MW in TX writes:, "Hi Katherine!
Two things I wanted you to know.
- I took a goat fecal sample into our rural vet. He raved that it was the cleanest sample he had checked in thirty years. This is after one year of DWA and GI Soother cookies every Tuesday. I told him I used herbs. Of course he rolled his eyes and said "yah that will work until it doesn't". ha ha! I want to take in another sample just to prove it still works but I can't see spending the money just to prove what I already know. Thanks Fir Meadows!
- I have a tip for one of my uses of Wounderful. I had a new doe with really bad hooves so I trimmed her frequently and then rubbed Wounderful all over her hooves and in between the toes. It wasn't long until they were wonderful. Now with every goat hoof trim I finish up with a good thorough coating of Wounderful."
You can get DWA here
And Wonderful here
Thank you MW for sharing your story so that you can be an encouragement to others that they aren't 'stepping off of the deep end" when they decide to use nurturing whole herbs instead of chemicals for their fur babies big and small :). Many Blessings :) K
It's a hot one out there today!
Be sure your animals have access to plenty of fresh cool water during the heat. some of them like our alpacas and guardian dogs like to lie in kiddie pools or splash. I also have a mare that likes to splash.
Other things- you can give NONlactating animals peppermint tea in their drinking water, or Animals at least one years old you can dilute 1 - 3 drops -depending on size of animal- peppermint essential oil - again non lactating and not for feline use, in a spray bottle and spritz it on them (avoid eyes and body openings) or mix with 1 tsp of peppermint eo and put on them. If they are lactating substitute with Eucaplyptus globulus essential oil. I like animals to be at least 4 months old when I use that, but in an emergency will use it younger diulted more. Not for feline use. We have essential oils at https://www.firmeadowllc.com/essential-oils-new.html
Shaving/clipping hair on animal bellies with a ten blade on the clippers also helps them to shed more heat and is nice to do for animals living in hot climates or for unusually hot days.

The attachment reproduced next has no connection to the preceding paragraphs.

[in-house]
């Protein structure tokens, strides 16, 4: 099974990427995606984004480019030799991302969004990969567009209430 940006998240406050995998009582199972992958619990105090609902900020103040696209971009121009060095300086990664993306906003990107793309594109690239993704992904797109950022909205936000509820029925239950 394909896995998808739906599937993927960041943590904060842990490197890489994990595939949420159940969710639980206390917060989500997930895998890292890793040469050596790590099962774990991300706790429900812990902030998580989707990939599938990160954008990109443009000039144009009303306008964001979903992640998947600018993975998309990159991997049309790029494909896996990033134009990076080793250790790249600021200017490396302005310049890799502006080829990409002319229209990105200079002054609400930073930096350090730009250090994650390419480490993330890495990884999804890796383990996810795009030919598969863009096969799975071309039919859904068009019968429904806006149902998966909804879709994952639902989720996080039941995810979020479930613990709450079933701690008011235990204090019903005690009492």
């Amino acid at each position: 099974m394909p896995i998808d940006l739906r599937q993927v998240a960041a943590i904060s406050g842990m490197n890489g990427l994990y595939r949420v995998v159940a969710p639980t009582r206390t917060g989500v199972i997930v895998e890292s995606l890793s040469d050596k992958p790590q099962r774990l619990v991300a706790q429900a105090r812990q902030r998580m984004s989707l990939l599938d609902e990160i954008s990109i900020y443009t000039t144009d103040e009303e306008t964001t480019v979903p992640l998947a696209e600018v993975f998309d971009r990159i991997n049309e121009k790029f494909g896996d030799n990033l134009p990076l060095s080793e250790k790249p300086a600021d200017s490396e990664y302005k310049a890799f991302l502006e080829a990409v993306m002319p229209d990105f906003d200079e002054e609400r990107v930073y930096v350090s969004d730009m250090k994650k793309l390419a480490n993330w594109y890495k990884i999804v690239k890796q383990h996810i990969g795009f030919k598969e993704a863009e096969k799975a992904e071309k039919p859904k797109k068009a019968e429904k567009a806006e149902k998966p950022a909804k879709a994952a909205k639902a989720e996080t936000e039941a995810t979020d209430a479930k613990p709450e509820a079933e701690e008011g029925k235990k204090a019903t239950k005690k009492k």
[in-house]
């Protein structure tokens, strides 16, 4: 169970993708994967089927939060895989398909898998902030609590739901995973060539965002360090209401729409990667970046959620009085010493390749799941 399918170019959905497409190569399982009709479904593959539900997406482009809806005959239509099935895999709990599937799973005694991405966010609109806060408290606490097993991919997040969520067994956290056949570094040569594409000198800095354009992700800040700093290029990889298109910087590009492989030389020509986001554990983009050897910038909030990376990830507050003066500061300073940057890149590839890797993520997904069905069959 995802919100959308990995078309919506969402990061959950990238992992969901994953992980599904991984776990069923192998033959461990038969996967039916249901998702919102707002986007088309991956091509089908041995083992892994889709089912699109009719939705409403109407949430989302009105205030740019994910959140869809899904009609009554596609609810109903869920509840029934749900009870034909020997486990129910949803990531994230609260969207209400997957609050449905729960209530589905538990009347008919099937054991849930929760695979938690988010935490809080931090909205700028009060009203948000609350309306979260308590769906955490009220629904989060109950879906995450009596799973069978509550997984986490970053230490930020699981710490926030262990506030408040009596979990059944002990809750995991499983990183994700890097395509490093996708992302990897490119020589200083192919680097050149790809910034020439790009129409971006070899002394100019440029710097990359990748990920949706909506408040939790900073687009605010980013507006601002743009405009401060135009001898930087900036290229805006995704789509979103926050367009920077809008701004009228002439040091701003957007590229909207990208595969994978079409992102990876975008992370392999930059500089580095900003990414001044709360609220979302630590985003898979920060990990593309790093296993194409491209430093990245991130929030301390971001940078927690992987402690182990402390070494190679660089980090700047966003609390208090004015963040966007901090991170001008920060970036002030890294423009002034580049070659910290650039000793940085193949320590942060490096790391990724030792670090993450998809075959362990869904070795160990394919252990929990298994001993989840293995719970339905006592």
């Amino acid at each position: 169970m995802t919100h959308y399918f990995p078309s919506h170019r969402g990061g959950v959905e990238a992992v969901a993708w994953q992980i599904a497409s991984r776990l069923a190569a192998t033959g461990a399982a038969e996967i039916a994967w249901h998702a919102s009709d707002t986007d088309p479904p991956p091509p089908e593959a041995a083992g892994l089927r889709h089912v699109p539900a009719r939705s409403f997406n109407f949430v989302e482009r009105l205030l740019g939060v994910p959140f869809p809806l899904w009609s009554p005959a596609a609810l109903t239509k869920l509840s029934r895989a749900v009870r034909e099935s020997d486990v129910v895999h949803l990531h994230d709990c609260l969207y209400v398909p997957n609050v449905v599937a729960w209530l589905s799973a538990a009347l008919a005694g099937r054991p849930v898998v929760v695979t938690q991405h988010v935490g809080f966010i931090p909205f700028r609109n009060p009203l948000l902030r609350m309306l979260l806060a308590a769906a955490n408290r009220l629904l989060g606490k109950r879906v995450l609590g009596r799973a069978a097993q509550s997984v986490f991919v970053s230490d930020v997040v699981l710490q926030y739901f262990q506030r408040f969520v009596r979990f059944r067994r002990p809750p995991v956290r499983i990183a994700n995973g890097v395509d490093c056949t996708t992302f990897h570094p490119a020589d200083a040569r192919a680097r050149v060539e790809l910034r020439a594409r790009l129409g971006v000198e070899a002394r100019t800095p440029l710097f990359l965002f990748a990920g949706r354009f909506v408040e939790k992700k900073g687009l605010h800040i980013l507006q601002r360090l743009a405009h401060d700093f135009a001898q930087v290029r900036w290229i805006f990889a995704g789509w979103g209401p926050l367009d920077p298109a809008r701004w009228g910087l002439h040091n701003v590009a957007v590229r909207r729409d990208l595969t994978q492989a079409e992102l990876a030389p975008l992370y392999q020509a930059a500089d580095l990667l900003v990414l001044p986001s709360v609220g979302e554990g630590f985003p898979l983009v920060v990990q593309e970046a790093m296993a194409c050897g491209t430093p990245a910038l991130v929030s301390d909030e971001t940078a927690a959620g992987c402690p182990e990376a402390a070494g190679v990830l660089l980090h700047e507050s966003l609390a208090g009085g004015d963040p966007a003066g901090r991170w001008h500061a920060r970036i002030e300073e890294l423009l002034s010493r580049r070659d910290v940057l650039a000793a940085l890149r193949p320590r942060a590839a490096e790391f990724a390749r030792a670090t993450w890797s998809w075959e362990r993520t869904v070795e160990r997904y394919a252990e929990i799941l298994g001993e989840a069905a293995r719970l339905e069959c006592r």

If you would like to top of their electrolytes I'm a big fan of coconut water for that. One can also use the fancier (More expensive) cactus waters and home juiced grapefruit juice works well too. IF your animal is on medications skip using grapefruit as it may make the medications ineffective. I use 1/4 cup for 150 lbs of animal or human that is otherwise healthy. More if they are having a heat episode (and cool quickly starting at their feet with cold water or ice water) and working up the legs to the body while keeping them in the shade or making shade over them (such as holding a tarp over them). When helping animals be sure you watch the humans too- a red face or worse purple indicates a very overheated person- cool them NOW. Don't wait that long. Stay on water and electrolytes well before then and out of the sun if possible.
Misters placed in the air helps reduce air temperature feel by about 5 degrees Fahrenheit and using inexpensive box fans in barns also helps reduce heat issues. Be sure than any electrical chords are unable to be reached by animals and watch for tripping hazards when stretching cords across aisleways. Access to shade goes without saying.
Stressed animals from the heat? Take a look at our MMUNE(tm) Herb Mix to help their immune systems deal with the stress: https://www.firmeadowllc.com/store/p874/Herb_Mix_MMune_%28tm%29__immune_system_support__8_oz.html
Getting ready to breed? LOVE using BetterDaze(tm) herb mix to keep bodies topped off: https://www.firmeadowllc.com/store/p418/Herb_Mix_BetterDaze%E2%84%A2__8_oz.html
BEES are getting to be boogers this time of year. At our family camp two kids got nailed just two hours apart by wasps. And one was a neck sting that started swelling because neck and head stings react faster due to blood supply. In those situations I use cayenne internally for any potential shocky types of issues and DBUG salve. it was amazing how fast both stings quit hurting the kids and how fast the swelling started receding- making it impossible to see where they were stung a few hours later. GREAT to keep on hand for pets, people and your barnyard.
DBug(tm) Salve: https://www.firmeadowllc.com/store/p384/Salve_DBug%E2%84%A2_4_oz.html
Blessings All! K
HB in Texas shared today on their BROKEN BONE experience thus far.
"Good afternoon! Just wanted to update you on my daughters broken arm. Originally the dr was still on the fence about surgery, and said that if she didnt have surgery, she would be in the big cast for a month. Today, just one week after starting the bone supplements, the dr determined NO surgery, and she can get her big cast off in just 2 weeks! I could see so much healing on the xray, the bones had even pulled back together! Thank you so much!!!!!"
Thank-you for sharing this with us to be able to spread hope to others! We have used these in our own family with human and livestock broken bones and tissues. HB gets the credit for actually USING the products after purchasing them. They don't help when they stay 'on the shelf' :).
For this problem I recommend BOTH of these. I'm more than happy to give instructions after ordering as they will differ from the label in this type of situation.
https://www.firmeadowllc.com/store/p249/Capsules_Complete_Tissue_%26_Bone_%28repair_support%29_100_.html which we sell for below retail pricing